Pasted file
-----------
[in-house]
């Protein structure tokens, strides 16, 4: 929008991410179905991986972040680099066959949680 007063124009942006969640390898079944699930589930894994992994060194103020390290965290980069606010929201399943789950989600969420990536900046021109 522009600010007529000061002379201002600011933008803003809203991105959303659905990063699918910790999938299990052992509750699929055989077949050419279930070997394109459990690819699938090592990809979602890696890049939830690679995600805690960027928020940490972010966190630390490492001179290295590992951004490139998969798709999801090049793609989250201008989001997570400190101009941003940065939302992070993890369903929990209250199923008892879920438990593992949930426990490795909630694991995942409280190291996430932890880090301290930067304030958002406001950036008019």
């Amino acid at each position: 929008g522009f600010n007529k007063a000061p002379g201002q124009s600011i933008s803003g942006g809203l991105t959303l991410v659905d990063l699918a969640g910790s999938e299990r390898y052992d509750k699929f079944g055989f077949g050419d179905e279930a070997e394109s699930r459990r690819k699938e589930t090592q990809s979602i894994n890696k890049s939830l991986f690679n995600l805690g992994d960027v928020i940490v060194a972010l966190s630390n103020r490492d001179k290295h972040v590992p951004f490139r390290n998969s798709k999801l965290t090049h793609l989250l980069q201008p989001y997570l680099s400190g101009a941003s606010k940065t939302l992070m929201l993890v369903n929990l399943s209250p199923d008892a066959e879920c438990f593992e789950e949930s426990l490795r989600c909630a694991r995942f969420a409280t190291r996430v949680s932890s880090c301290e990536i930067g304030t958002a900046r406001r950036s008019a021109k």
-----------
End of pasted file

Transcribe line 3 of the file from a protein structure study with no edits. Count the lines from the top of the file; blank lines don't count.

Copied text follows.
């Amino acid at each position: 929008g522009f600010n007529k007063a000061p002379g201002q124009s600011i933008s803003g942006g809203l991105t959303l991410v659905d990063l699918a969640g910790s999938e299990r390898y052992d509750k699929f079944g055989f077949g050419d179905e279930a070997e394109s699930r459990r690819k699938e589930t090592q990809s979602i894994n890696k890049s939830l991986f690679n995600l805690g992994d960027v928020i940490v060194a972010l966190s630390n103020r490492d001179k290295h972040v590992p951004f490139r390290n998969s798709k999801l965290t090049h793609l989250l980069q201008p989001y997570l680099s400190g101009a941003s606010k940065t939302l992070m929201l993890v369903n929990l399943s209250p199923d008892a066959e879920c438990f593992e789950e949930s426990l490795r989600c909630a694991r995942f969420a409280t190291r996430v949680s932890s880090c301290e990536i930067g304030t958002a900046r406001r950036s008019a021109k």